Temporal distribution

In the United Kingdom, a marked bimodal seasonal pattern of disease has been described: one peak during spring and the second during late summer/early autumn. The spring peak, which coincides generally with lambing and calving, is almost exclusively due to C. parvum, while both C. parvum and C. hominis occur in the late summer/early autumn peak. In the United States of America, the peak onset of cryptosporidiosis occurs annually from early summer to early autumn and, as it coincides with the summer recreational water season, it might reflect the increased use of communal swimming venues, particularly by susceptible hosts like young children.

Frequency of occurrence

Laboratory rates of detection in immunocompetent subjects average about 2% in developed countries (range <1–5%) and about 8% in developing countries (range 2–30%), and Cryptosporidium is about fourth in the list of pathogens detected in stools submitted to the laboratory. In the United Kingdom, from about 5000 to 6000 confirmed cases are reported annually; it is generally somewhat less frequent than giardiasis. Among young children in the United Kingdom, cryptosporidiosis is more common than salmonellosis and detection rates may exceed 20% during peak periods.

Cryptosporidiosis is one of the most common causes of diarrhoea in patients with AIDS and in some studies prevalence has exceeded 50%. The infection rate in patients with AIDS in the United Kingdom has been falling in recent years, which has been attributed to infection control advice and the use of multiple antiretroviral therapy. Infection rates are not generally increased for most other immunocompromised groups.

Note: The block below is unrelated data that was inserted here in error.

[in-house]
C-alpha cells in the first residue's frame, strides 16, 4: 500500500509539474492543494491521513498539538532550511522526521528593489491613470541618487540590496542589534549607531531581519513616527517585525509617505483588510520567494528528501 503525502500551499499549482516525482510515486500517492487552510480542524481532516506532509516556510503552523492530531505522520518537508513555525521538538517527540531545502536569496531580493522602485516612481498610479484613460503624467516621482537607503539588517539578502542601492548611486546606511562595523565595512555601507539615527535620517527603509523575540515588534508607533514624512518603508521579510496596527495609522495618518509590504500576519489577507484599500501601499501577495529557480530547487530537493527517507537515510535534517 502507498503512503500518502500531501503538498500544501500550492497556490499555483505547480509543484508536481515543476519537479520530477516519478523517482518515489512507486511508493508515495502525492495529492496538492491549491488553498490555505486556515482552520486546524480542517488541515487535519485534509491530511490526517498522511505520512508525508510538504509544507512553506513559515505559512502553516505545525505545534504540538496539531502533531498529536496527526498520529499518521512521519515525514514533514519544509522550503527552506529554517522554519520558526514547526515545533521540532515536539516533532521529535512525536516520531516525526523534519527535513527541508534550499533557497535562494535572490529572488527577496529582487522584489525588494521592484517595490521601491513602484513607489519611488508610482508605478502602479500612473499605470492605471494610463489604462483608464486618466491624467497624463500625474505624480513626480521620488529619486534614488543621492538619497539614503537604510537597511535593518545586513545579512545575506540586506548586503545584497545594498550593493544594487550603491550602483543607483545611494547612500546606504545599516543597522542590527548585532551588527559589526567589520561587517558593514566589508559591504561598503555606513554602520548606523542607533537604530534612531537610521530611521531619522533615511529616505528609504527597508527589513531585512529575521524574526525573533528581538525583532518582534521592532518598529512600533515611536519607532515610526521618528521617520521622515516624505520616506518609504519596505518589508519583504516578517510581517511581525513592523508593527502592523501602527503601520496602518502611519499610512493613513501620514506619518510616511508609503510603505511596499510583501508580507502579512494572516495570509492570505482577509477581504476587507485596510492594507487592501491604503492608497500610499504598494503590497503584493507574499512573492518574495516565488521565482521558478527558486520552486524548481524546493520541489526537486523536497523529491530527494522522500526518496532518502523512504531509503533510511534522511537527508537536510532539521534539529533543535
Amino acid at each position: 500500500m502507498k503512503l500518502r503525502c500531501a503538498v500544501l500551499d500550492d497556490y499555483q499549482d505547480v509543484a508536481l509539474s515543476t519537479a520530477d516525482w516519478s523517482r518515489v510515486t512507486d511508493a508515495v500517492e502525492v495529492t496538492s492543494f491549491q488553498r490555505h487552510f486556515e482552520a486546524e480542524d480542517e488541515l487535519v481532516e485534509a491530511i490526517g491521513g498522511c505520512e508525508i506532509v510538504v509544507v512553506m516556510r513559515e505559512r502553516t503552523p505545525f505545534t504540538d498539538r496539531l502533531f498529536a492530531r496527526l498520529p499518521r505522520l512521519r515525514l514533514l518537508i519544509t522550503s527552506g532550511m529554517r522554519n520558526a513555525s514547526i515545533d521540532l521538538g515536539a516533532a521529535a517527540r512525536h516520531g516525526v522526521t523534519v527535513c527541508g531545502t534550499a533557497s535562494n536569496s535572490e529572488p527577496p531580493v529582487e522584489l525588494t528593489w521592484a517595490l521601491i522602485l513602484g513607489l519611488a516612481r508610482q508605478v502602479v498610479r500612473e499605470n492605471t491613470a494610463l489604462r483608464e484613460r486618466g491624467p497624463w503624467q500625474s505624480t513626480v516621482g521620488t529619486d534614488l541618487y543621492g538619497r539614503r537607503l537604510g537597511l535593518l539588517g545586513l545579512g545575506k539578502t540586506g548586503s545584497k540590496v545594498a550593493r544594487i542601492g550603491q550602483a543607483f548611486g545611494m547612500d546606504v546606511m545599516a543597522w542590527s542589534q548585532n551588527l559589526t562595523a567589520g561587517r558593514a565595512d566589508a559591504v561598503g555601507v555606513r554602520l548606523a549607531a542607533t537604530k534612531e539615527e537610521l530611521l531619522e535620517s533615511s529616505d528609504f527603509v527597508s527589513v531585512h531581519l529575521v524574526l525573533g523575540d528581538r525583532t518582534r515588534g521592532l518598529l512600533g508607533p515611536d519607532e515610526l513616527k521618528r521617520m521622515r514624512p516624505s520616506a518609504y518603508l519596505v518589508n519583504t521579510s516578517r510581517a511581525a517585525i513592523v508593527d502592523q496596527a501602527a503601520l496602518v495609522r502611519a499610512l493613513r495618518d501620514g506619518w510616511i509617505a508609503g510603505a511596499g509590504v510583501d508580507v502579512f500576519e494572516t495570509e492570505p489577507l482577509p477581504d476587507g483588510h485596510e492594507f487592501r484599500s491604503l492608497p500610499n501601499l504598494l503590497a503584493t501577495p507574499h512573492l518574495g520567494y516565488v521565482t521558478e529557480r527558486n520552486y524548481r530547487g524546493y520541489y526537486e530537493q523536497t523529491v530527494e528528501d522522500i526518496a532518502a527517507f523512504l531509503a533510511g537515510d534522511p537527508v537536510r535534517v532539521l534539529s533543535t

Clinical aspects 



There is mucosal involvement of the small bowel, other parts of the gastrointestinal tract, and sometimes beyond. Moderate to severe abnormalities of villous architecture occur, with stunting and fusion of villi and lengthening of crypts. There may be evidence of mild inflammation, with some cellular infiltration into the lamina propria.

The endogenous stages of the parasite in the luminal surface are generally inconspicuous and appear as small (2–8 μm) bodies, apparently superficially attached to the brush border, unevenly distributed over the apical cells, and within the crypts of the villi. Peaking and apoptosis of infected cells have been reported. There is usually little intracellular change at the ultrastructural level beyond the attachment zone of the parasite. Rectal biopsy may reveal mild nonspecific proctitis. Extensive and chronic involvement of the bile duct and gallbladder is seen in some patients with AIDS.

Immunological response